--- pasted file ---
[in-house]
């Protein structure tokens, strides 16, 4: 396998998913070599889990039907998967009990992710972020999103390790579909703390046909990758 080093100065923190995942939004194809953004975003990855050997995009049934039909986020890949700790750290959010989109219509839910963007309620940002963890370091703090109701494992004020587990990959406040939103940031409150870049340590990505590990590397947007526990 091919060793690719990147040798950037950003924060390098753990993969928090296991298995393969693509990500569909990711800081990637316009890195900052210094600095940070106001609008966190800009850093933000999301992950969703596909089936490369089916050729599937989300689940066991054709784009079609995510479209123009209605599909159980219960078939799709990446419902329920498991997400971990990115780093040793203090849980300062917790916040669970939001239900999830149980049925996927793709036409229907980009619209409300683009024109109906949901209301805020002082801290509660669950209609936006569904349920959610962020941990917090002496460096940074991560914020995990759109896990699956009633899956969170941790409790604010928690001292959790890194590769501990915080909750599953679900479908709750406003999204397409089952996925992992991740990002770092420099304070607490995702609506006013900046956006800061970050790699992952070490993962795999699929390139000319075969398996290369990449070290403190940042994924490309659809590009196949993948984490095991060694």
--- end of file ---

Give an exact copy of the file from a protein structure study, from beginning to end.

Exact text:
[in-house]
């Protein structure tokens, strides 16, 4: 396998998913070599889990039907998967009990992710972020999103390790579909703390046909990758 080093100065923190995942939004194809953004975003990855050997995009049934039909986020890949700790750290959010989109219509839910963007309620940002963890370091703090109701494992004020587990990959406040939103940031409150870049340590990505590990590397947007526990 091919060793690719990147040798950037950003924060390098753990993969928090296991298995393969693509990500569909990711800081990637316009890195900052210094600095940070106001609008966190800009850093933000999301992950969703596909089936490369089916050729599937989300689940066991054709784009079609995510479209123009209605599909159980219960078939799709990446419902329920498991997400971990990115780093040793203090849980300062917790916040669970939001239900999830149980049925996927793709036409229907980009619209409300683009024109109906949901209301805020002082801290509660669950209609936006569904349920959610962020941990917090002496460096940074991560914020995990759109896990699956009633899956969170941790409790604010928690001292959790890194590769501990915080909750599953679900479908709750406003999204397409089952996925992992991740990002770092420099304070607490995702609506006013900046956006800061970050790699992952070490993962795999699929390139000319075969398996290369990449070290403190940042994924490309659809590009196949993948984490095991060694």